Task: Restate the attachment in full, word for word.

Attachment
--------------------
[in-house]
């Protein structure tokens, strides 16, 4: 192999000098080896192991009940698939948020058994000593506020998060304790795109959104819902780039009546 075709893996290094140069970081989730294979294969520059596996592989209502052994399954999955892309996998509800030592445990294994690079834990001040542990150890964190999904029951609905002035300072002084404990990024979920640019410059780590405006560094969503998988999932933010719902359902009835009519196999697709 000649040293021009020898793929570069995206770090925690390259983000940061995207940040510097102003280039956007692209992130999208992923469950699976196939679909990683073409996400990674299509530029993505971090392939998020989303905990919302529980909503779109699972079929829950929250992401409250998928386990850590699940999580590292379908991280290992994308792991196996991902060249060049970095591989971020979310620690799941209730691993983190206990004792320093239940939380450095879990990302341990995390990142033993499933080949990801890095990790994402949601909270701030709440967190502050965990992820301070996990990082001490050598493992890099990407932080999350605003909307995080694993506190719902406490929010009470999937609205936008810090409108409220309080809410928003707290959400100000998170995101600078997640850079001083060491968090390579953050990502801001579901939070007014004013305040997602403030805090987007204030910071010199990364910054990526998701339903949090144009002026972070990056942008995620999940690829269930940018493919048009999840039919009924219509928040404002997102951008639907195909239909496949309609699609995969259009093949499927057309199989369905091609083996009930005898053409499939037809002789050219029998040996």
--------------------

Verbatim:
[in-house]
């Protein structure tokens, strides 16, 4: 192999000098080896192991009940698939948020058994000593506020998060304790795109959104819902780039009546 075709893996290094140069970081989730294979294969520059596996592989209502052994399954999955892309996998509800030592445990294994690079834990001040542990150890964190999904029951609905002035300072002084404990990024979920640019410059780590405006560094969503998988999932933010719902359902009835009519196999697709 000649040293021009020898793929570069995206770090925690390259983000940061995207940040510097102003280039956007692209992130999208992923469950699976196939679909990683073409996400990674299509530029993505971090392939998020989303905990919302529980909503779109699972079929829950929250992401409250998928386990850590699940999580590292379908991280290992994308792991196996991902060249060049970095591989971020979310620690799941209730691993983190206990004792320093239940939380450095879990990302341990995390990142033993499933080949990801890095990790994402949601909270701030709440967190502050965990992820301070996990990082001490050598493992890099990407932080999350605003909307995080694993506190719902406490929010009470999937609205936008810090409108409220309080809410928003707290959400100000998170995101600078997640850079001083060491968090390579953050990502801001579901939070007014004013305040997602403030805090987007204030910071010199990364910054990526998701339903949090144009002026972070990056942008995620999940690829269930940018493919048009999840039919009924219509928040404002997102951008639907195909239909496949309609699609995969259009093949499927057309199989369905091609083996009930005898053409499939037809002789050219029998040996």